Tim Murphy, a rookie policeman, was driving the black and white, while his pardner, Sergeant Jeff Hagens, was chatting up his girlfriend on his cell phone. This was Tim's third week with Hagens, and he was disappointed with him. Hagens was one of those lazy cops, that tried to pass off to other officers anything that would require paperwork. But Hagens loved busting prostitutes.
Murphy turned left onto Colfax Avenue, when suddenly everything ahead of them turned orange. Seconds later the car was rocked with the booming aftershock of the explosion. Tim slammed on the brakes, himself in shock. Then he could hear sergeant Hagens shouting, "Go, go, go!" Tim stepped on the gas propelling them forward. Three blocks later the street turned into bedlam. People running, screaming, cars blocking the street, many of them abandoned. Hagens leaped out of the car, yelling, "Come on Murphy!"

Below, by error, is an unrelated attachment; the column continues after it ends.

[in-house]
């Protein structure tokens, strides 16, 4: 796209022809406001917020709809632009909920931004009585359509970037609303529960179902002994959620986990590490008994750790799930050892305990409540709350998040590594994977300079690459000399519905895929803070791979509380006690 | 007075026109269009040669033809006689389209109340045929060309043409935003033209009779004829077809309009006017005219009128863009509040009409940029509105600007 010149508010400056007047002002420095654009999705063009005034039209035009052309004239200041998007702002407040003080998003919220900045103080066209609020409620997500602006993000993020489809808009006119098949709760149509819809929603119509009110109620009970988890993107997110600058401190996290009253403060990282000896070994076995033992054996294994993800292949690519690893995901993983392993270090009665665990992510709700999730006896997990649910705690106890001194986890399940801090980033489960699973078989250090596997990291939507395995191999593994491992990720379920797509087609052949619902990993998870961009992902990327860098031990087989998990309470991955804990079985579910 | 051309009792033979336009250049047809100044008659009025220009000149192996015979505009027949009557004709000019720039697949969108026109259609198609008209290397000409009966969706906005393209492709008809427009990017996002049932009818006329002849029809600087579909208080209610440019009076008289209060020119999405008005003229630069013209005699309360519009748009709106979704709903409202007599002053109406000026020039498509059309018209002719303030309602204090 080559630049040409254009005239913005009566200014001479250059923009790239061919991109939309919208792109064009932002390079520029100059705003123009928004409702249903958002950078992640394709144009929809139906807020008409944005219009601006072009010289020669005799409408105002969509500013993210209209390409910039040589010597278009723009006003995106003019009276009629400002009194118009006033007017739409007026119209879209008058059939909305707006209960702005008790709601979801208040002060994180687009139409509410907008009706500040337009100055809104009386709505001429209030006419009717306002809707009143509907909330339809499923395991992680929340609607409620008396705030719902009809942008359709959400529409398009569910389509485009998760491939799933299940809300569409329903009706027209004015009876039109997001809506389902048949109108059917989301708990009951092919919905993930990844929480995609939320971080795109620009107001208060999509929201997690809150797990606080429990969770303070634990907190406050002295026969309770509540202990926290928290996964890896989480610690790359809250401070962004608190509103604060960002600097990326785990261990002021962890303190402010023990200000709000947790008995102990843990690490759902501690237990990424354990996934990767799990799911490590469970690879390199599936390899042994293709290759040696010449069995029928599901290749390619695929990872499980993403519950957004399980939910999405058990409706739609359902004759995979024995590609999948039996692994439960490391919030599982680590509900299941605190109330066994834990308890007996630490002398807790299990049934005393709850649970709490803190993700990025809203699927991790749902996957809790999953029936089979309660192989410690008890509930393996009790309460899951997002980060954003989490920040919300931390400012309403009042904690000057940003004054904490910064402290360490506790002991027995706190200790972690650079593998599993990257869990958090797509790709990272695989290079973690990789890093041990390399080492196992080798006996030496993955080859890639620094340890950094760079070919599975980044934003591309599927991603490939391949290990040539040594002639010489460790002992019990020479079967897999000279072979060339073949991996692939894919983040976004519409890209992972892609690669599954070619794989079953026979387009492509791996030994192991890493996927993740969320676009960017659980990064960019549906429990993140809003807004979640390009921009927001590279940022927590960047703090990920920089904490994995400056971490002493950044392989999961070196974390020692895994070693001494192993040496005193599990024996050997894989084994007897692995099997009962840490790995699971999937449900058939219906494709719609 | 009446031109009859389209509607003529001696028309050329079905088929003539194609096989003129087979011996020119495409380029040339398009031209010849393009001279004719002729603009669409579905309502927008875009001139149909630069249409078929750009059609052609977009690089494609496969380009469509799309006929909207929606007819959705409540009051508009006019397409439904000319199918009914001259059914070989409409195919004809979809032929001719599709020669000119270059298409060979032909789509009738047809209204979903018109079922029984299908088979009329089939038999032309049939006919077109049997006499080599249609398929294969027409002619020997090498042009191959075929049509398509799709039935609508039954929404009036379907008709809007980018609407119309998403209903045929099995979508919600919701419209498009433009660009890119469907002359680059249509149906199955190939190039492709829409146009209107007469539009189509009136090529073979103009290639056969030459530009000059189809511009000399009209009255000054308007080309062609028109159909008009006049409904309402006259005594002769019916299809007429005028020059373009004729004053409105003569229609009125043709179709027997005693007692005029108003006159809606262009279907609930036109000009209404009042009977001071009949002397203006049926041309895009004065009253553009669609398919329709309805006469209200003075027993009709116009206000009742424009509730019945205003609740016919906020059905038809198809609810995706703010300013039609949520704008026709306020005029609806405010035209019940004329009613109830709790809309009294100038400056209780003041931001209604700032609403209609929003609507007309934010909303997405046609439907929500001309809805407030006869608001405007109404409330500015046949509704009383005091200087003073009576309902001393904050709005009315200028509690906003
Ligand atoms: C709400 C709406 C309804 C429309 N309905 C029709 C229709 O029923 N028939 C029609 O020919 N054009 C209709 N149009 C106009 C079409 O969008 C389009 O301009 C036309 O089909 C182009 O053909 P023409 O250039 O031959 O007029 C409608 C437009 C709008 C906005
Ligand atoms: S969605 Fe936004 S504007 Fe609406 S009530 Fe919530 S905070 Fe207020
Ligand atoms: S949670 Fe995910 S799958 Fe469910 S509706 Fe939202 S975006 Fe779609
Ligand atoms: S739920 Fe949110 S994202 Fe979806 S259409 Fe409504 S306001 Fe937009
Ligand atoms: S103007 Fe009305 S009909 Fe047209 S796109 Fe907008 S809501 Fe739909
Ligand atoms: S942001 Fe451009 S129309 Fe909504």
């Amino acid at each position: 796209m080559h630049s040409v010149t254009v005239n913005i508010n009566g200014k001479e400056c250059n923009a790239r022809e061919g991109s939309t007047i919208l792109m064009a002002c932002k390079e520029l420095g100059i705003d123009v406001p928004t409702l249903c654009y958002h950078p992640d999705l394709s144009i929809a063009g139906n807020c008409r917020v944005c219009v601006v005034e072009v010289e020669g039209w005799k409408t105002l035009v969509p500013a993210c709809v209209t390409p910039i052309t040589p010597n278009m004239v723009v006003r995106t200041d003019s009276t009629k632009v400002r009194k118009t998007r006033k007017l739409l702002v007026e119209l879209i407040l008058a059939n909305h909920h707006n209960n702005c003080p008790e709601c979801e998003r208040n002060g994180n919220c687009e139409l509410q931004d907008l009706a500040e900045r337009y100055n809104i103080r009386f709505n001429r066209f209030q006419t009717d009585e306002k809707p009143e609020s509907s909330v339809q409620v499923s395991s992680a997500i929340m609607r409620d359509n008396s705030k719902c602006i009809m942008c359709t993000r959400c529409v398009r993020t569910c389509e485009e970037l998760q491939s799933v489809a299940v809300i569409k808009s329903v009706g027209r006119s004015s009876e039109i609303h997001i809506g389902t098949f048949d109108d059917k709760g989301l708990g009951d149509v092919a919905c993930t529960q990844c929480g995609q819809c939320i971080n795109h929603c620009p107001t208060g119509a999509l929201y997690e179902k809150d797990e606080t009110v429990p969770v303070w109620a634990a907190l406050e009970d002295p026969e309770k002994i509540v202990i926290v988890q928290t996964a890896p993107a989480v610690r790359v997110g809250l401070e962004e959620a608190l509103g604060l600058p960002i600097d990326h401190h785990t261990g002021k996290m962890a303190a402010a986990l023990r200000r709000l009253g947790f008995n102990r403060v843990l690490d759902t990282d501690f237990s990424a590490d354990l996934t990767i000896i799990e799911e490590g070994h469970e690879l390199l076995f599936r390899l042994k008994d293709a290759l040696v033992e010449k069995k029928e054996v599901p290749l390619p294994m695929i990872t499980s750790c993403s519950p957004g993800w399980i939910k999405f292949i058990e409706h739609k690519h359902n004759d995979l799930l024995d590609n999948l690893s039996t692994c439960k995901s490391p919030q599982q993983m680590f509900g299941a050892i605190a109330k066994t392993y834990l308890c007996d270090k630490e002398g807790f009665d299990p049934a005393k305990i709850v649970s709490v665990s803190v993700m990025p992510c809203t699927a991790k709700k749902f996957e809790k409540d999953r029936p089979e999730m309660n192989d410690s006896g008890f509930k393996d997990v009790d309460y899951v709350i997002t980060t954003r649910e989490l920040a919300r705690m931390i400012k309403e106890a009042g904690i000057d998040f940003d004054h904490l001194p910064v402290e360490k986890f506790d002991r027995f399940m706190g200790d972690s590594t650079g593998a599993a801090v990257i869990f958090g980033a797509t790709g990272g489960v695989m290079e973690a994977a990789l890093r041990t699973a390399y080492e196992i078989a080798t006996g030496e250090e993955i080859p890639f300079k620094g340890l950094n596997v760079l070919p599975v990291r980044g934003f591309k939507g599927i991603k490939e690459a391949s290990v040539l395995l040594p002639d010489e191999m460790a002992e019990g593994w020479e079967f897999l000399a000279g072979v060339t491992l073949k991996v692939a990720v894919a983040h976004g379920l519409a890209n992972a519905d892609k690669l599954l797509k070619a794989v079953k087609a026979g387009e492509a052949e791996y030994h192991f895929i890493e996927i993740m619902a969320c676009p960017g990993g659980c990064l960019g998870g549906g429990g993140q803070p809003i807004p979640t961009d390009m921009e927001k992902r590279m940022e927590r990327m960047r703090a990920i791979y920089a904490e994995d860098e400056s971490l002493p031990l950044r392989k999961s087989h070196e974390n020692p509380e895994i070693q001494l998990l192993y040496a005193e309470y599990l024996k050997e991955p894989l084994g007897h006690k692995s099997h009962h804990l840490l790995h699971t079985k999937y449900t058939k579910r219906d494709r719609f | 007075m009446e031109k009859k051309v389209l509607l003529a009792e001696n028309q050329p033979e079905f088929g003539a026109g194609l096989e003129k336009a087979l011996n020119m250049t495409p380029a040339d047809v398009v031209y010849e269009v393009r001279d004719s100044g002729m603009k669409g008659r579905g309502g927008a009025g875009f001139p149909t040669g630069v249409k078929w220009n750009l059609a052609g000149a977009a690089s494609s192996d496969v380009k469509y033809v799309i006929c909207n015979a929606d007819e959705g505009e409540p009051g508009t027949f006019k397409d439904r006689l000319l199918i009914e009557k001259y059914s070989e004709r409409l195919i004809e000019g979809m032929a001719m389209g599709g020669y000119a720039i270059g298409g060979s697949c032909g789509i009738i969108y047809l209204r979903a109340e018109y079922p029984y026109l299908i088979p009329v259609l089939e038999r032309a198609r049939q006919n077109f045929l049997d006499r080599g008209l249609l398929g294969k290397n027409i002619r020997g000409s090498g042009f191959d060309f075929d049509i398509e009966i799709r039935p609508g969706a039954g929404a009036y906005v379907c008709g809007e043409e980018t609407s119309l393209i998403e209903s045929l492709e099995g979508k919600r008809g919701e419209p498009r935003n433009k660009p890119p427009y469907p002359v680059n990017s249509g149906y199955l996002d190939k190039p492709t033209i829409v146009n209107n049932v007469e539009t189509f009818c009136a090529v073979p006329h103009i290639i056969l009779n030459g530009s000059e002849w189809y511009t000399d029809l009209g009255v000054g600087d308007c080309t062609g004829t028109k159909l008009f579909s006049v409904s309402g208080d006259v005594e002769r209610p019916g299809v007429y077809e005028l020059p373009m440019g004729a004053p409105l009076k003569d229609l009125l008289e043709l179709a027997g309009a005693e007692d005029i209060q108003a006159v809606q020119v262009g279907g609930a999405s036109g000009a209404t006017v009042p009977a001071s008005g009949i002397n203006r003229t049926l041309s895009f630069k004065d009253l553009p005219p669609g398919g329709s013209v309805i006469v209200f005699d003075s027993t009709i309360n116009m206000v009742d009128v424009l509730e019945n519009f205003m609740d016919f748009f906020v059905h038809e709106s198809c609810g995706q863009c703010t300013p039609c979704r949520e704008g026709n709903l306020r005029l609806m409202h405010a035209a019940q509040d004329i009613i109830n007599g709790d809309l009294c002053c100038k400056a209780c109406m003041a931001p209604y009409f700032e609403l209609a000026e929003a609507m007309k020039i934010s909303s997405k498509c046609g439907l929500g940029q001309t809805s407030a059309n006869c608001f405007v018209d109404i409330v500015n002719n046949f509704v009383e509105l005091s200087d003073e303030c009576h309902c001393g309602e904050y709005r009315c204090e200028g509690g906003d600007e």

The two officers ran into the cloud of dust, slipping and sliding on the broken glass and crushed concrete. Sergeant Hagens was yelling something unintellible into his radio. Tim was having trouble keeping pace with the older man. "Tim!" Hagens shouted, "Get these people to safety."
The people referred to were the dust coated, coughing, survivors, who were stumbling and staggering around, many of them rendered deaf by the blast. Tim gathered up these people and persuaded them to hold hands as he guided them out of the area. Returning he saw sergeant Hagens emerging from the smoke and dust, at a trot, carrying two children. Hagens shouted, "Get in there, those people need help."
Tim, his mouth covered with his handkerchief, reentered the choking dust and smoke. "Oh, God," he thought, "Please don't let this be another twin towers." He slowly became aware of the sirens in the background. Gathering as many people as he could locate, he ushered them from the blast area.